Children’s consumption of dark green, leafy vegetables with added fat enhances serum retinol
Sommaire de l'article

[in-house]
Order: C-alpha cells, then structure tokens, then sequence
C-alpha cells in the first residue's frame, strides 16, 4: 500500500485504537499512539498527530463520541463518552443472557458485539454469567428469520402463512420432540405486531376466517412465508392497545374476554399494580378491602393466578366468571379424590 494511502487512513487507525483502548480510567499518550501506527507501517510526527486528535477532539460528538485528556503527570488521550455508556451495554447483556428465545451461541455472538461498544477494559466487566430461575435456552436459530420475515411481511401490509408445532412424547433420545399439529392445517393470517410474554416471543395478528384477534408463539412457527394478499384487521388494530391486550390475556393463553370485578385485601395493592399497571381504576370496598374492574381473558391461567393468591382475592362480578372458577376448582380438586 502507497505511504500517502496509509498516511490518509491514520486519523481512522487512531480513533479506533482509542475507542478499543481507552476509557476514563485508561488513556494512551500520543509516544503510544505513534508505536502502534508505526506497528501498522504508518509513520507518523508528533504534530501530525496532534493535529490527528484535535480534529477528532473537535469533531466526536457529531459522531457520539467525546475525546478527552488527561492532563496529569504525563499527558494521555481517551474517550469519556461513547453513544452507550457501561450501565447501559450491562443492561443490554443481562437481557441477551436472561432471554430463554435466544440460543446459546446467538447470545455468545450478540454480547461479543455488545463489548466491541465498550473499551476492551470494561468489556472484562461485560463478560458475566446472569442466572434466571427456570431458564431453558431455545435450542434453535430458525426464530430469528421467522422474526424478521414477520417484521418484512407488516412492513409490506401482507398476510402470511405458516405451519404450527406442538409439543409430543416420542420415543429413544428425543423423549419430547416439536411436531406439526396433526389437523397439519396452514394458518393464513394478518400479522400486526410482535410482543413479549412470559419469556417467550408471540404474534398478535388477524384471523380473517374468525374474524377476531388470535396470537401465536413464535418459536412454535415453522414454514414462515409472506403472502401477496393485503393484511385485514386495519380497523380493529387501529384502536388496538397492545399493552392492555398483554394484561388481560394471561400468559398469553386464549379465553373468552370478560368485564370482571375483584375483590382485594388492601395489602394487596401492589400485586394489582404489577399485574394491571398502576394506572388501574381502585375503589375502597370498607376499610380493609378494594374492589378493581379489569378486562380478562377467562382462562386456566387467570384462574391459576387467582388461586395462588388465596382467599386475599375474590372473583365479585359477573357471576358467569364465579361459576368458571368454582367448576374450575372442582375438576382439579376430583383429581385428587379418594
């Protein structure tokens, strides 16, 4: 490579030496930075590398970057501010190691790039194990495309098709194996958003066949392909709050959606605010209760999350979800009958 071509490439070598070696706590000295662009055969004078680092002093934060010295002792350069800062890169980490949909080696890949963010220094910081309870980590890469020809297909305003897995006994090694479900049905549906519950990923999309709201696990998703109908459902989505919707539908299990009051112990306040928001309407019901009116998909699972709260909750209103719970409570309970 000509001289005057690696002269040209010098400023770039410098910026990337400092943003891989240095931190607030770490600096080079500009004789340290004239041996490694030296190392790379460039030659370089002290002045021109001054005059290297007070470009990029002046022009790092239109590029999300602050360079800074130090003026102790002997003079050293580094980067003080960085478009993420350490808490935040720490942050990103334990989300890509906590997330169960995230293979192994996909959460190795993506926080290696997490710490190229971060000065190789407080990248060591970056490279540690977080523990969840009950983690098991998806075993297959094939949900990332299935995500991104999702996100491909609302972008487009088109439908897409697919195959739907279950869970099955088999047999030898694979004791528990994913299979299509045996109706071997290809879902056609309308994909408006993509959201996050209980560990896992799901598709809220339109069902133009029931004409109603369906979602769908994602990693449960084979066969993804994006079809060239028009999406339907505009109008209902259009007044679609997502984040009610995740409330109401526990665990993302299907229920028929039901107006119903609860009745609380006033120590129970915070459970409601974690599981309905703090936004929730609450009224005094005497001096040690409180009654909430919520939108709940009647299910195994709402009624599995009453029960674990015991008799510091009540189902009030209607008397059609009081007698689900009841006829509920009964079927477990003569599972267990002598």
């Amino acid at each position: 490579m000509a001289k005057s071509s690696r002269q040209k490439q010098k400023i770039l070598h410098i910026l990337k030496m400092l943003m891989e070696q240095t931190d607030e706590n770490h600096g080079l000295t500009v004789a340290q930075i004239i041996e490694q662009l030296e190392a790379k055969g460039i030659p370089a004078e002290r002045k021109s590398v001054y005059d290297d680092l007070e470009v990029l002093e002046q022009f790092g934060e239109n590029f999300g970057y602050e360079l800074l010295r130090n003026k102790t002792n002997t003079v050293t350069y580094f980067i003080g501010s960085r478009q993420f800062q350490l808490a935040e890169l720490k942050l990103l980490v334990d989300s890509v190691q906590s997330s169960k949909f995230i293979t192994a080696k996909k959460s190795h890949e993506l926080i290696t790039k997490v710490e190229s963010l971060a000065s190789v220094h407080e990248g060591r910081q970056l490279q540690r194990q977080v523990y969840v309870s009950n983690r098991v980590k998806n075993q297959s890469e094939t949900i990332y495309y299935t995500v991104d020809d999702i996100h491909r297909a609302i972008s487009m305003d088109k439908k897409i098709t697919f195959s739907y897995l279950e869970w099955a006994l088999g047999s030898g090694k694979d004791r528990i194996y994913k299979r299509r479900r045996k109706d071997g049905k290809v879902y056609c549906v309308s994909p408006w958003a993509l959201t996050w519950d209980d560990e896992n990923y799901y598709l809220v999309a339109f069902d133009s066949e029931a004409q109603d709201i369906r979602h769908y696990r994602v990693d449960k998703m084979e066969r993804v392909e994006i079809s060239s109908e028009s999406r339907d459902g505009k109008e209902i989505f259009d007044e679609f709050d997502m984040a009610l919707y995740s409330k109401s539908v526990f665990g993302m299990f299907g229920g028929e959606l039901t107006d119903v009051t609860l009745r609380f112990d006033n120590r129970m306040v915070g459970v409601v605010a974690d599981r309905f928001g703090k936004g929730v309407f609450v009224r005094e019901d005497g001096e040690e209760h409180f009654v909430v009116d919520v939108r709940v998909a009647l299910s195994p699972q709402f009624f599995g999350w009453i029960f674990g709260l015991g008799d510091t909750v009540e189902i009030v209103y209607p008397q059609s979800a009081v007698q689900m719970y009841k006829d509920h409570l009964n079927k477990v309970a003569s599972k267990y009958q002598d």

A randomized, double-blind, controlled study was conducted to determine whether the consumption of leafy vegetables by preschool children would enhance their serum vitamin A concentration to acceptable levels. Preschool children (n = 519; 2.5-6 y) in Saboba, northern Ghana, were randomly assigned to five feeding groups, differing essentially in the amount of fat and beta-carotene, fed once per d, 7 d per wk, for 3 mo. Serum retinol levels, anthropometric measurements, hemoglobin, rapid turnover proteins (pre-albumin and retinol-binding protein), worm infestation (stool examinations) and level of acute and chronic infection (serum C-reactive protein and acid glycoprotein) were determined before and after study. Relative to the baseline serum retinol values, consumption of dark green, leafy vegetables (Manihot sp. and Ceiba sp.) with fat (10 g/100 g) significantly (P < 0.05) enhanced serum retinol; consequently, the percentage of children with adequate retinol status increased from 28.2-48.2% after feeding (P < 0.05). There were no significant differences among groups, ages or pre- versus post-anthropometric measurements, hemoglobin concentration, or levels of worm infestation. The importance of these findings in alleviating and/or controlling vitamin A deficiency in developing countries is discussed.